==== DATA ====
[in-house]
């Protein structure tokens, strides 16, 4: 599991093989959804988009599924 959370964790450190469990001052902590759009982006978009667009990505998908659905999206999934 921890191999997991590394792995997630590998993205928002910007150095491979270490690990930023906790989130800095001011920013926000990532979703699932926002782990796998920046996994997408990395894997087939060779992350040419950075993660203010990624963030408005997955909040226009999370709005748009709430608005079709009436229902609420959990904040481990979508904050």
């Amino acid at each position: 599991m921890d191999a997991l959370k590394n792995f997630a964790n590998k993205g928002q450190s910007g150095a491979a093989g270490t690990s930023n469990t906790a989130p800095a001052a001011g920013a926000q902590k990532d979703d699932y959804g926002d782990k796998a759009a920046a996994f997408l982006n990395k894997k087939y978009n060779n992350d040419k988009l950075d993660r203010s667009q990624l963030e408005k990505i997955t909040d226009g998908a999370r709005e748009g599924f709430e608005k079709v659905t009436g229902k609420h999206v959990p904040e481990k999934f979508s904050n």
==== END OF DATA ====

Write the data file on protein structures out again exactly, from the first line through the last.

[in-house]
């Protein structure tokens, strides 16, 4: 599991093989959804988009599924 959370964790450190469990001052902590759009982006978009667009990505998908659905999206999934 921890191999997991590394792995997630590998993205928002910007150095491979270490690990930023906790989130800095001011920013926000990532979703699932926002782990796998920046996994997408990395894997087939060779992350040419950075993660203010990624963030408005997955909040226009999370709005748009709430608005079709009436229902609420959990904040481990979508904050």
């Amino acid at each position: 599991m921890d191999a997991l959370k590394n792995f997630a964790n590998k993205g928002q450190s910007g150095a491979a093989g270490t690990s930023n469990t906790a989130p800095a001052a001011g920013a926000q902590k990532d979703d699932y959804g926002d782990k796998a759009a920046a996994f997408l982006n990395k894997k087939y978009n060779n992350d040419k988009l950075d993660r203010s667009q990624l963030e408005k990505i997955t909040d226009g998908a999370r709005e748009g599924f709430e608005k079709v659905t009436g229902k609420h999206v959990p904040e481990k999934f979508s904050n």